Thorin Oakinshield (Richard Armitage) is being watched – and not in a friendly way. He has been pursuing rumors of his father, Thrain, once King Under the Mountain, now said to be wandering the wilds. Thorin stops in an inn to grab a bite, where he is joined by Galdalf the Grey (Ian McKellan). It is not a chance meeting. Gandalf tells Thorin that he must reclaim his homeland of Erebor and unite the dwarves, because war is coming.
Fast forward a year, to the end of The Hobbit: An Unexpected Journey. (You can do that in movies.) Our band of doughty dwarves, plus one hobbit and one wizard, are being pursued by orcs – and a very large bear, who, it turns out, is none other than Beorn (Mikael Persbrandt), a “skin-changer,” in whose house the band finds itself taking refuge. Their path lies through the Mirkwood, and Beorn provides horses so they can outrun the orcs.
Mirkwood presents its own problems, not least of which is being captured by a band of elves who, under the leadership of Legolas (Orlando Bloom) and Tauriel (Evangeline Lilly), have come to wipe out a nest of large spiders, invaders from the south. The dwarves escape, of course, and make their way to Lake Town –- pursued by orcs and elves — which is only a short way from their goal: the Lonely Mountain.
The story is, when all is said and done, rather spare and fairly straightforward. It’s the window-dressing that turns The Desolation of Smaug into a nearly three hour film. There’s a lot of window-dressing.
Purists have already been screaming about the introduction of Legolas and Tauriel as major characters. Frankly, I have no problem with that – this is an adaptation, not a translation, and both characters do add a dimension to the story, especially Tauriel, with what looks to be a potential romantic involvement with one of the dwarves, Kili (Aidan Turner). Pacing, which seems to be one of director Peter Jackson’s weaknesses, is not so blatantly awkward as in his previous Tolkien efforts, although there were places where I found myself tapping my fingers. Perhaps the most glaring example is the long segment at the end in which first Bilbo (Martin Freeman) and then the whole band confront Smaug (Benedict Cumberbatch, who just oozes malice). It goes on and on and on. There are, thankfully, fewer sequences of trudging (or galloping) across barren landscapes, seemingly without end, but this is not by any means what you would call a tight film. I’m not going to discuss the end of the film, except to note that the audience was audibly outraged.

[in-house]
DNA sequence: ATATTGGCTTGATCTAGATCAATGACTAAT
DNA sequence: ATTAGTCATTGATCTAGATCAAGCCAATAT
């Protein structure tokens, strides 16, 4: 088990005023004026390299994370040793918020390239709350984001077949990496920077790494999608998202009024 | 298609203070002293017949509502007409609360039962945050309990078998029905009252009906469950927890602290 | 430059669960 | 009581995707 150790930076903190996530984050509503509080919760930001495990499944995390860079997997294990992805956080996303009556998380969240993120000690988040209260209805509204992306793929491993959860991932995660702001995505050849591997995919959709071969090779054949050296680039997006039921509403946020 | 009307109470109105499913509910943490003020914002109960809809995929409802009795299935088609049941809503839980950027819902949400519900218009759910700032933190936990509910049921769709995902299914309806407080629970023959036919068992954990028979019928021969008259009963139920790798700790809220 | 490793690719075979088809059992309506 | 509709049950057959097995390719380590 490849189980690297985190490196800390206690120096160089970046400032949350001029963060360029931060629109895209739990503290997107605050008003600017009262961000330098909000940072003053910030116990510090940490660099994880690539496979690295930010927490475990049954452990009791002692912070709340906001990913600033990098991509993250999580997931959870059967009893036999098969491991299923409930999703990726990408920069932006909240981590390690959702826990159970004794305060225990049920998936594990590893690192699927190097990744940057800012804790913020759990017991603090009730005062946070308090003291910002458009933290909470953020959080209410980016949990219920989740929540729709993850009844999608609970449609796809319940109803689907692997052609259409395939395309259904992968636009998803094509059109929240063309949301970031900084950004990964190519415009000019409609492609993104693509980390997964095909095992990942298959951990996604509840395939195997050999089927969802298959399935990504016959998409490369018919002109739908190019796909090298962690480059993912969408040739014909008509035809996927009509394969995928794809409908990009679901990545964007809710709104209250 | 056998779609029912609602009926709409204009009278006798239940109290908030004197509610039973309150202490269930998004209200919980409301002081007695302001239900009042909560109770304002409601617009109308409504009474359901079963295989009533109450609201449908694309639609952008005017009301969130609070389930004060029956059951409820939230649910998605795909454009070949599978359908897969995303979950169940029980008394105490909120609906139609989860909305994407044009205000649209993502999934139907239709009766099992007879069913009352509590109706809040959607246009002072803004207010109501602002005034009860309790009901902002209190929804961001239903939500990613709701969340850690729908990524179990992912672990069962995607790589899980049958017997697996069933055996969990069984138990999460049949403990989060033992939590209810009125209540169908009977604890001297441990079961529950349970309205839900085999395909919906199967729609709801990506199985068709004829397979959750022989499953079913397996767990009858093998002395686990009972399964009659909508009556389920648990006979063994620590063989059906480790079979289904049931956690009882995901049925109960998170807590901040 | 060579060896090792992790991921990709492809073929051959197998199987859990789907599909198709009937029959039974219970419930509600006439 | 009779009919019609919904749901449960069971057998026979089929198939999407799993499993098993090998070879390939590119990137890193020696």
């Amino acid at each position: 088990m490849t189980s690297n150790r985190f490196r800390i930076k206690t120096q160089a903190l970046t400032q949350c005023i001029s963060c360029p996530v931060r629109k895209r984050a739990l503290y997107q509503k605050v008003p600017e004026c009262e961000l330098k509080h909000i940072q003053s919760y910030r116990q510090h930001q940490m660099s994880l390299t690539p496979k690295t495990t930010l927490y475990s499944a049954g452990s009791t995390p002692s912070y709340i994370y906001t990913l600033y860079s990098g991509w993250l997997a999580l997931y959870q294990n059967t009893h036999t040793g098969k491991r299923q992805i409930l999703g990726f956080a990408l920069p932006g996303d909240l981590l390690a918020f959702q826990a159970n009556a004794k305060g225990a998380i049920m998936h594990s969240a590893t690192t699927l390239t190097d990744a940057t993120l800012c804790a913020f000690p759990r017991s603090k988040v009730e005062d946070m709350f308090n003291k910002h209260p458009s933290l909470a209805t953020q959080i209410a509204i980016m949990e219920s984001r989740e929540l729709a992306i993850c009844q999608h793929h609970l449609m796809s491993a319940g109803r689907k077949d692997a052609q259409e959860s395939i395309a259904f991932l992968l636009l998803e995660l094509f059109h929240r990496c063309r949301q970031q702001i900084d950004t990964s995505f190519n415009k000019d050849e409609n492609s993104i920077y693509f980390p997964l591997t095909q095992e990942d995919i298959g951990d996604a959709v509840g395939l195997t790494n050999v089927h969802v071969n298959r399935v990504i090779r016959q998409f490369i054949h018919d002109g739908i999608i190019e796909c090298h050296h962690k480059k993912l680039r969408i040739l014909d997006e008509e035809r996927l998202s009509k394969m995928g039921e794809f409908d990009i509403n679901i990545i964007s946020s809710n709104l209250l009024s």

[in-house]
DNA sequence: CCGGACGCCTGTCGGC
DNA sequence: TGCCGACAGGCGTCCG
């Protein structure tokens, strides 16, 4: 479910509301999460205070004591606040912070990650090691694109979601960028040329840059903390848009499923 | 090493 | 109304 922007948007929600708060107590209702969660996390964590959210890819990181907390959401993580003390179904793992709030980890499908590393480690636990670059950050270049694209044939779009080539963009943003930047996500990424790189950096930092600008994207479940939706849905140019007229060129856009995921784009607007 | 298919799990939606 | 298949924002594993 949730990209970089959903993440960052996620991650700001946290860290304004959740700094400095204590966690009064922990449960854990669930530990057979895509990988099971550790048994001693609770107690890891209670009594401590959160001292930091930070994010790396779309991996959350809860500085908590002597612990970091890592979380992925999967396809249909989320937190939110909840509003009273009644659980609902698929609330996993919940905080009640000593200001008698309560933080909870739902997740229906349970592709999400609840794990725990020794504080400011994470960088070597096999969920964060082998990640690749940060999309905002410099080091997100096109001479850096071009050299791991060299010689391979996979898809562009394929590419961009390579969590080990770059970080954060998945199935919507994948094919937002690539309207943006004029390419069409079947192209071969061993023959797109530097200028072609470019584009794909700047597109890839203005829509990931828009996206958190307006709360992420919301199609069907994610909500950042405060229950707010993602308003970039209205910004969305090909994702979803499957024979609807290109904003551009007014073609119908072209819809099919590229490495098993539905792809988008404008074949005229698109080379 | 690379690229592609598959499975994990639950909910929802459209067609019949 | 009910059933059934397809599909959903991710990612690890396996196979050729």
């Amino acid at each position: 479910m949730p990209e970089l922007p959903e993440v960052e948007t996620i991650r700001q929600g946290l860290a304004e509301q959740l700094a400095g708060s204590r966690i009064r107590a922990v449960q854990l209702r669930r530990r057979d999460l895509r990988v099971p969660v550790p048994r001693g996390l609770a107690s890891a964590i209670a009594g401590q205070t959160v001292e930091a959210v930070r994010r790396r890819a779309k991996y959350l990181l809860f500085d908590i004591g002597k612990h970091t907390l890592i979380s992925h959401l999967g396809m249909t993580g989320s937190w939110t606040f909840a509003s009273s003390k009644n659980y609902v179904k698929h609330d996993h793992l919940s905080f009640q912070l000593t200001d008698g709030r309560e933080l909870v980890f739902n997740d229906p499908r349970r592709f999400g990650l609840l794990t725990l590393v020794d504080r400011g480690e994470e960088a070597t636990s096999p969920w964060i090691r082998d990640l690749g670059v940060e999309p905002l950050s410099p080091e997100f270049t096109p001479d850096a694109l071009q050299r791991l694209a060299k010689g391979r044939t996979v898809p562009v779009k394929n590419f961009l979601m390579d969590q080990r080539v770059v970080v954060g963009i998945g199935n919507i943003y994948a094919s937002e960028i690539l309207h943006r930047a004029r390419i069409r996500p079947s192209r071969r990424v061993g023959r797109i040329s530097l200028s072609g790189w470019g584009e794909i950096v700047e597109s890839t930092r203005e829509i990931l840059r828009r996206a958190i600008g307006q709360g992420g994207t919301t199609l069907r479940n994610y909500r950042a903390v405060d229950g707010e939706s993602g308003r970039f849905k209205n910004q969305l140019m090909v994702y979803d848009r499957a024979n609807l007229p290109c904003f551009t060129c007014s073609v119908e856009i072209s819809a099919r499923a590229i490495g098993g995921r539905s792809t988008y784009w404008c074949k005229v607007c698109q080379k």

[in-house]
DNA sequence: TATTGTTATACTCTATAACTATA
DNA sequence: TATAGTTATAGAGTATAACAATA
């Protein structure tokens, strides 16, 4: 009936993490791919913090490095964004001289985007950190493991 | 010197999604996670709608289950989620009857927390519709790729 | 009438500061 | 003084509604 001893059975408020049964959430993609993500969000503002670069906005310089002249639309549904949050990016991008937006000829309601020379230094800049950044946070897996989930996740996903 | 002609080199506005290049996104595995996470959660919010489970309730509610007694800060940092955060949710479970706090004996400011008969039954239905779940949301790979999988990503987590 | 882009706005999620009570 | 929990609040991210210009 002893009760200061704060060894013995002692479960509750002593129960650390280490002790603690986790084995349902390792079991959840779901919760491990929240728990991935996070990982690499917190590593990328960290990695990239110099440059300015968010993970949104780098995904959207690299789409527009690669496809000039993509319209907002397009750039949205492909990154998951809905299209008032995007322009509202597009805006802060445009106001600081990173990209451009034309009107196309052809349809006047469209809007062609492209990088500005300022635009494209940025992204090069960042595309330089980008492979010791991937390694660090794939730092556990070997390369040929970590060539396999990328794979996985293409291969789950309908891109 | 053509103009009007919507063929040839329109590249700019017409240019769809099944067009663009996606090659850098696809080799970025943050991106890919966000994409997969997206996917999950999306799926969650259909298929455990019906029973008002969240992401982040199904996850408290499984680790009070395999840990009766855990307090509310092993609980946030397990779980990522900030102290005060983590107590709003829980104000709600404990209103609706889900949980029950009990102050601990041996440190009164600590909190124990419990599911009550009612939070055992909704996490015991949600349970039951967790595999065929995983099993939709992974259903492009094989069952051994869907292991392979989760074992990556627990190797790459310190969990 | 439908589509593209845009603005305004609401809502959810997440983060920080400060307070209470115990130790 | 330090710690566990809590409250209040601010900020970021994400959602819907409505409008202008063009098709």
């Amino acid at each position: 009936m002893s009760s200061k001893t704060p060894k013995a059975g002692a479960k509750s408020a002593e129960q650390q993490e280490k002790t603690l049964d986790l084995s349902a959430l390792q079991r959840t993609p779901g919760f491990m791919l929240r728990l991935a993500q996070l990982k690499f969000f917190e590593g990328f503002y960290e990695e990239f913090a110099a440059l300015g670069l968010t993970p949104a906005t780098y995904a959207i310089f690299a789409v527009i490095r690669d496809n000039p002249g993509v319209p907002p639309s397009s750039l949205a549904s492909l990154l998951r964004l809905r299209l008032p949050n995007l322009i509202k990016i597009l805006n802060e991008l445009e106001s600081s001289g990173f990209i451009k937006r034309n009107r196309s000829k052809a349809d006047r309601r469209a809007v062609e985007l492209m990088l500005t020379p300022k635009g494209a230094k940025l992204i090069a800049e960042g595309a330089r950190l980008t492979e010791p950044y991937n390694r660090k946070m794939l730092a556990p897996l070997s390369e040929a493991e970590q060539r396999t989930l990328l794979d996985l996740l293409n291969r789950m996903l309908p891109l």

There’s not much to say about the cast – this is a group of superb actors who can’t be faulted on any score – even Lee Pace, as Thranduil, though pompous and arrogant, is appropriately so. I do want to note, however, Freeman’s ongoing development of Bilbo – it’s a matter of small mannerisms, almost invisible gestures, tiny little flourishes that bring Bilbo vividly to life.
Effects are, as is only to be expected, excellent – Smaug is a treasure, sinuous and menacing, even without Cumberbatch’s contribution. Cinematography is strongly oriented toward the lush – only to be expected, given the fantasy landscapes of the location – and pleasing, if not particularly striking.
And when all is said and done, I’m left with something of a conundrum: I’ve seen the movie twice, and it just didn’t make that much of an impression on me. It was a nice two and a half hours on a dreary winter afternoon, and that’s about it. There’s very little magic here, aside from what’s built into the script, and with this story, that’s a sad lack.
(Metro-Goldwyn Mayer/New Line Cinema/WingNut Films, 2013) Rated PG-13, running time 161 minutes. Full credits at IMDb.